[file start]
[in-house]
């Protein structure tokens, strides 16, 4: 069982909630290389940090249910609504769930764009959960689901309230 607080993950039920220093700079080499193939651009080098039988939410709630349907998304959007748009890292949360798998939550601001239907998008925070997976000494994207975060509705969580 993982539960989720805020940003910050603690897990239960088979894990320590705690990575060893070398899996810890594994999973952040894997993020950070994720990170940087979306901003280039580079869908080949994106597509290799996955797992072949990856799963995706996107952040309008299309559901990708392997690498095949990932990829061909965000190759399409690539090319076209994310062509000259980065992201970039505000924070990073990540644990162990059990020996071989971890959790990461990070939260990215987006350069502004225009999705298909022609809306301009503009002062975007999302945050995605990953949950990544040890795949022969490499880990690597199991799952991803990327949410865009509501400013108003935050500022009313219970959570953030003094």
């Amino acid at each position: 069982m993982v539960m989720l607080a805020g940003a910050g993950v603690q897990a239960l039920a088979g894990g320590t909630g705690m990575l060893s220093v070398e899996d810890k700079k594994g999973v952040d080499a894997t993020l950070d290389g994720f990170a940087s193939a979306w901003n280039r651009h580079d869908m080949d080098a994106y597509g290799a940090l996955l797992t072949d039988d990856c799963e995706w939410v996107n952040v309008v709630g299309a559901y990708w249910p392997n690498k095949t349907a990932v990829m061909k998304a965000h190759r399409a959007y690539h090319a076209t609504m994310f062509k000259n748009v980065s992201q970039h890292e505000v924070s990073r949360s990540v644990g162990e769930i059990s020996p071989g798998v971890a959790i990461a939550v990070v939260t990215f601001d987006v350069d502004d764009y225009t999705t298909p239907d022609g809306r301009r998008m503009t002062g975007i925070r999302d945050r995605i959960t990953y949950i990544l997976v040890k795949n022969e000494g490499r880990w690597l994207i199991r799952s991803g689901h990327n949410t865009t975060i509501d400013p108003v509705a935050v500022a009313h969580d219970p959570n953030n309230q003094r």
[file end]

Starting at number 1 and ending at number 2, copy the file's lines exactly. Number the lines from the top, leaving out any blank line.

[in-house]
């Protein structure tokens, strides 16, 4: 069982909630290389940090249910609504769930764009959960689901309230 607080993950039920220093700079080499193939651009080098039988939410709630349907998304959007748009890292949360798998939550601001239907998008925070997976000494994207975060509705969580 993982539960989720805020940003910050603690897990239960088979894990320590705690990575060893070398899996810890594994999973952040894997993020950070994720990170940087979306901003280039580079869908080949994106597509290799996955797992072949990856799963995706996107952040309008299309559901990708392997690498095949990932990829061909965000190759399409690539090319076209994310062509000259980065992201970039505000924070990073990540644990162990059990020996071989971890959790990461990070939260990215987006350069502004225009999705298909022609809306301009503009002062975007999302945050995605990953949950990544040890795949022969490499880990690597199991799952991803990327949410865009509501400013108003935050500022009313219970959570953030003094």